Berlin hosts first summer festival of independent Arab cinema

BERLIN, Basma Elmahdy (dpa)- An Arab cultural organization that fosters the presence of Arab film-makers in exile, in partnership with German groups, presents its first summer festival of independent Arab cinema this weekend.
Berlin hosts its first summer festival of independent Arab cinema from Thursday to Sunday. It is organized by the Arab Fund for Arts and Culture (AFAC), an independent Arabic cultural organization.

For 10 years AFAC has supported various genres of art - including film-making, performance and literature - by giving annual grants for 140 cultural projects run by individuals or organizations. The Beirut-based organization works with Arab artists in the region and in exile.
Rima Mismar, a Lebanese executive director and film critic who has led the organization since January 2017 following years of being a cinema programme manager and deputy director, recently spoke to dpa in Berlin.
dpa: What is the festival about?
Mismar: The festival is a part of the Arab European Creative Platform, a three-year programme that was launched in October 2016. Taking into consideration the new circumstances of immigration, the programme aims to fulfil the urgent needs of Arab artists who were forced to flee from their homelands or to be exiled, especially Syrians. Those artists live in a different new reality where they need support.
dpa: Was there any particular reason behind choosing Germany?
Mismar: We chose Germany as a pilot stage of our programme due to the high numbers of newcomers who have been welcomed in the country. It was much easier to find cultural partners and Arab artists here. We were always keen on German partnership while organizing our cultural activities. In July, we cooperated with the Heinrich Boell Foundation to organize a writing in exile forum in Germany. For this [film] festival, our partner is ALFILM, the Arab Film Festival Berlin, which has been the largest one in Germany since 2009.
dpa: Why do we need such an independent cultural organization in Arab countries?
Mismar: There was a severe shortage in the funding of the cultural sector in the region, when a group of cultural actors, businessmen, and philanthropists launched the organization in 2007. On the other hand, the public cultural sector, financed by the state, is restricted to certain agendas. Therefore, some artists are excluded, especially the ones who work on projects opposed to the mainstream culture.
dpa: Which role should culture play in the communities of recently established newcomers in Europe?
Mismar: As a cultural organization we have a strong belief in the role of cultural production in a transitional phase. We realized the new aspects of this phase; the political and economic consequence of the influx of immigration as well as the debate over it, which ranges from welcoming to racism. As a result, the [Arab European Creative] Platform came to strengthen exiled artists' cultural projects in Europe. For example, the musical opening of the festival is a cooperation project between Arab and European musicians.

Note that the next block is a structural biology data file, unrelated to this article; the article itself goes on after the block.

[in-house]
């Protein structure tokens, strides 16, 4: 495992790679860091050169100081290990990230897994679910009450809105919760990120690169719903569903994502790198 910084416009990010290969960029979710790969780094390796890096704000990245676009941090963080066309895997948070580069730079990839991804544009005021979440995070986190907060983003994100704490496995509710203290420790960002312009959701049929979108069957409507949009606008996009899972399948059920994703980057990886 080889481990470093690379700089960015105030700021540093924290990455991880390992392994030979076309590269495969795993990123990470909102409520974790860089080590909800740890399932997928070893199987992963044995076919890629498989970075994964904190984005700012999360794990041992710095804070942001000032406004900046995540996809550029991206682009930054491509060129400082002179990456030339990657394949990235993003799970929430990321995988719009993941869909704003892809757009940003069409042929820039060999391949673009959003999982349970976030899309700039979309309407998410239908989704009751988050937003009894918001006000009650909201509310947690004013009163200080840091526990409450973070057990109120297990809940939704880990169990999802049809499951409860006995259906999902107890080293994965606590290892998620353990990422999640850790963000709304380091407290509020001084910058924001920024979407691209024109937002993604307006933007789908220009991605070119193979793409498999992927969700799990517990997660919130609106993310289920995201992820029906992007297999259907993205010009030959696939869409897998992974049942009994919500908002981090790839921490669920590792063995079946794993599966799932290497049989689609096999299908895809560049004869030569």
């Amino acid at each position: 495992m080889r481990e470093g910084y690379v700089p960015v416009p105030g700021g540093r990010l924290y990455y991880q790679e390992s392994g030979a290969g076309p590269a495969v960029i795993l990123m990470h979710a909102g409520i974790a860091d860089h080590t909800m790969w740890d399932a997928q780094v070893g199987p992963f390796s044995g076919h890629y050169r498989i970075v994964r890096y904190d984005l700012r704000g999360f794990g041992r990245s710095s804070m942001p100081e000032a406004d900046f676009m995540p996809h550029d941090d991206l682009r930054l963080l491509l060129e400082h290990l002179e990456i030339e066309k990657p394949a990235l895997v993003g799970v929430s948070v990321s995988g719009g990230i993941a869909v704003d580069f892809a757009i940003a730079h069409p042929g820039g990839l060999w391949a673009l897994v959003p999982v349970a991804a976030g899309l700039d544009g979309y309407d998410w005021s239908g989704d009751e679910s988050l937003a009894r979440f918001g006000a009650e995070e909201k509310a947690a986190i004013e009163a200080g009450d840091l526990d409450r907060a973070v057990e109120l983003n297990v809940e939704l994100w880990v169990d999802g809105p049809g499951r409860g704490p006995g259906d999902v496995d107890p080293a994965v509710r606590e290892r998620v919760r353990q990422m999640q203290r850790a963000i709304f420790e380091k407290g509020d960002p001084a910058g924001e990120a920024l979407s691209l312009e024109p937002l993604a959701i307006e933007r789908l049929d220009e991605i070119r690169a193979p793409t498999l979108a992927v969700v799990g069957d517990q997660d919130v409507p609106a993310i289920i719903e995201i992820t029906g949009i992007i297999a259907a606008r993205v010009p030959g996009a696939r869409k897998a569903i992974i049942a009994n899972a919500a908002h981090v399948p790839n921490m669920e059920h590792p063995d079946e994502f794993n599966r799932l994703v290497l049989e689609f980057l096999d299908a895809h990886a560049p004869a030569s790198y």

dpa: How did you select the 10-film programme?
Mismar: The programme consists of films which have been financially supported by AFAC during the last 10 years. It reflects a variety of visual art and geographical background. We aim to showcase the richness of cultural production in Arab countries such as Tunisia, Yemen, Lebanon, Egypt and Palestine. All the films have English subtitles and two of them come with German subtitles.
dpa: One film touches on a taboo-topic in the Arab world: the sexual identity of a gay man in a Lebanese family. Which criteria do you set to support a project?
Mismar: In general, we support projects that are less likely to be supported in Arab countries. In terms of content, we aim to support projects addressing bold and provocative issues. If the art is harmless, it will have no impact on society. On the other hand, the project must have artistic value, not only have a provocative topic.
dpa: How does the Arab market receive such projects?
Mismar: Arab audiences still do not have accessibility to watching such films in theatres. However, such a vital battle should be continued over screening these films.
dpa: Has independent cinema flourished in the wake of the Arab uprisings?
Mismar: For sure, the Arab independent cinema landscape has reached a peak. Despite of the current political reality, the Arab revolutions erased many barriers. In comparison to 15 years ago, the question of screening independent movies become vital due to growing production. Therefore, we have launched a mobilized independent film festival in Beirut, Cairo and Tunisia since 2014. The AFAC movie week makes prize-winning movies available to audiences.
dpa: What about film censorship?
Mismar: With the increasing radical voices, the cultural sphere becomes more challenging. However, the rising voices of independent film-makers is a good indication for change.
dpa: The opening film of the festival is directed by a female Tunisian film-maker. What is the presence of Arab women film-makers in independent cinema?
Mismar: It is noticeable that the number of female Arab documentary film-makers has grown faster in the wake of the revolutions. Thus, the festival programme reflects such an increase.

Friday, August 18th 2017
Basma Elmahdy

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